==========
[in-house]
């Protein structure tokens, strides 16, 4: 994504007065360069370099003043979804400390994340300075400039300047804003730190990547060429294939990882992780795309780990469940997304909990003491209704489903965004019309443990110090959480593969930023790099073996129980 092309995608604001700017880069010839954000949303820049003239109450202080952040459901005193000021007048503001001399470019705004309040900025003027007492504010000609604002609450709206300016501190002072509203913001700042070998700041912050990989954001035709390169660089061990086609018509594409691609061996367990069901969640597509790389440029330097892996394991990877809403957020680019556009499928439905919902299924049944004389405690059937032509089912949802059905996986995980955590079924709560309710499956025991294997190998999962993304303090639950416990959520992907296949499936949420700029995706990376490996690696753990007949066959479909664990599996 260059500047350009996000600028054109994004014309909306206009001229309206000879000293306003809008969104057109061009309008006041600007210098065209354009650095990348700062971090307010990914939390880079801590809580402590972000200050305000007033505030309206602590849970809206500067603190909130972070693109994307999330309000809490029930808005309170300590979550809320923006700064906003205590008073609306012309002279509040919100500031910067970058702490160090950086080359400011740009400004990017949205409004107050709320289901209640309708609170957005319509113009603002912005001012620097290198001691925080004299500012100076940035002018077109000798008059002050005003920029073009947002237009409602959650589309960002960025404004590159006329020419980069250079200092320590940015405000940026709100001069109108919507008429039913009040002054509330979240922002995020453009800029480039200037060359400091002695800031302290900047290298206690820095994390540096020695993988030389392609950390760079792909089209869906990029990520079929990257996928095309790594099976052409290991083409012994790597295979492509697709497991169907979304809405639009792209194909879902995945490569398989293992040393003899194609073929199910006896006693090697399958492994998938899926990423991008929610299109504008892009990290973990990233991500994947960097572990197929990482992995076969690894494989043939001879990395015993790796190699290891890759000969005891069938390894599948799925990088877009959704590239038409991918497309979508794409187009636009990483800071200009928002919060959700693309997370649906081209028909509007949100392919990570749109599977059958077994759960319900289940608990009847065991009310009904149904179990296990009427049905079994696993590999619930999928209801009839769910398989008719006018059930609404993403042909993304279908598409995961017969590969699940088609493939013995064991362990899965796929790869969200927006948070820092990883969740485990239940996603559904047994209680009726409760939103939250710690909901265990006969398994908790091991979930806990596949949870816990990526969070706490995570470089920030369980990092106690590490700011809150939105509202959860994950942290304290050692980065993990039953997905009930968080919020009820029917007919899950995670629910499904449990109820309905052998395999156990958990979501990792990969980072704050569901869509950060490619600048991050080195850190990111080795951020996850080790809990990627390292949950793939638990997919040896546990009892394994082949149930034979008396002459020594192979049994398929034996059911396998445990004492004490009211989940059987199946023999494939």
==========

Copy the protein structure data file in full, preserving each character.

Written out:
[in-house]
């Protein structure tokens, strides 16, 4: 994504007065360069370099003043979804400390994340300075400039300047804003730190990547060429294939990882992780795309780990469940997304909990003491209704489903965004019309443990110090959480593969930023790099073996129980 092309995608604001700017880069010839954000949303820049003239109450202080952040459901005193000021007048503001001399470019705004309040900025003027007492504010000609604002609450709206300016501190002072509203913001700042070998700041912050990989954001035709390169660089061990086609018509594409691609061996367990069901969640597509790389440029330097892996394991990877809403957020680019556009499928439905919902299924049944004389405690059937032509089912949802059905996986995980955590079924709560309710499956025991294997190998999962993304303090639950416990959520992907296949499936949420700029995706990376490996690696753990007949066959479909664990599996 260059500047350009996000600028054109994004014309909306206009001229309206000879000293306003809008969104057109061009309008006041600007210098065209354009650095990348700062971090307010990914939390880079801590809580402590972000200050305000007033505030309206602590849970809206500067603190909130972070693109994307999330309000809490029930808005309170300590979550809320923006700064906003205590008073609306012309002279509040919100500031910067970058702490160090950086080359400011740009400004990017949205409004107050709320289901209640309708609170957005319509113009603002912005001012620097290198001691925080004299500012100076940035002018077109000798008059002050005003920029073009947002237009409602959650589309960002960025404004590159006329020419980069250079200092320590940015405000940026709100001069109108919507008429039913009040002054509330979240922002995020453009800029480039200037060359400091002695800031302290900047290298206690820095994390540096020695993988030389392609950390760079792909089209869906990029990520079929990257996928095309790594099976052409290991083409012994790597295979492509697709497991169907979304809405639009792209194909879902995945490569398989293992040393003899194609073929199910006896006693090697399958492994998938899926990423991008929610299109504008892009990290973990990233991500994947960097572990197929990482992995076969690894494989043939001879990395015993790796190699290891890759000969005891069938390894599948799925990088877009959704590239038409991918497309979508794409187009636009990483800071200009928002919060959700693309997370649906081209028909509007949100392919990570749109599977059958077994759960319900289940608990009847065991009310009904149904179990296990009427049905079994696993590999619930999928209801009839769910398989008719006018059930609404993403042909993304279908598409995961017969590969699940088609493939013995064991362990899965796929790869969200927006948070820092990883969740485990239940996603559904047994209680009726409760939103939250710690909901265990006969398994908790091991979930806990596949949870816990990526969070706490995570470089920030369980990092106690590490700011809150939105509202959860994950942290304290050692980065993990039953997905009930968080919020009820029917007919899950995670629910499904449990109820309905052998395999156990958990979501990792990969980072704050569901869509950060490619600048991050080195850190990111080795951020996850080790809990990627390292949950793939638990997919040896546990009892394994082949149930034979008396002459020594192979049994398929034996059911396998445990004492004490009211989940059987199946023999494939």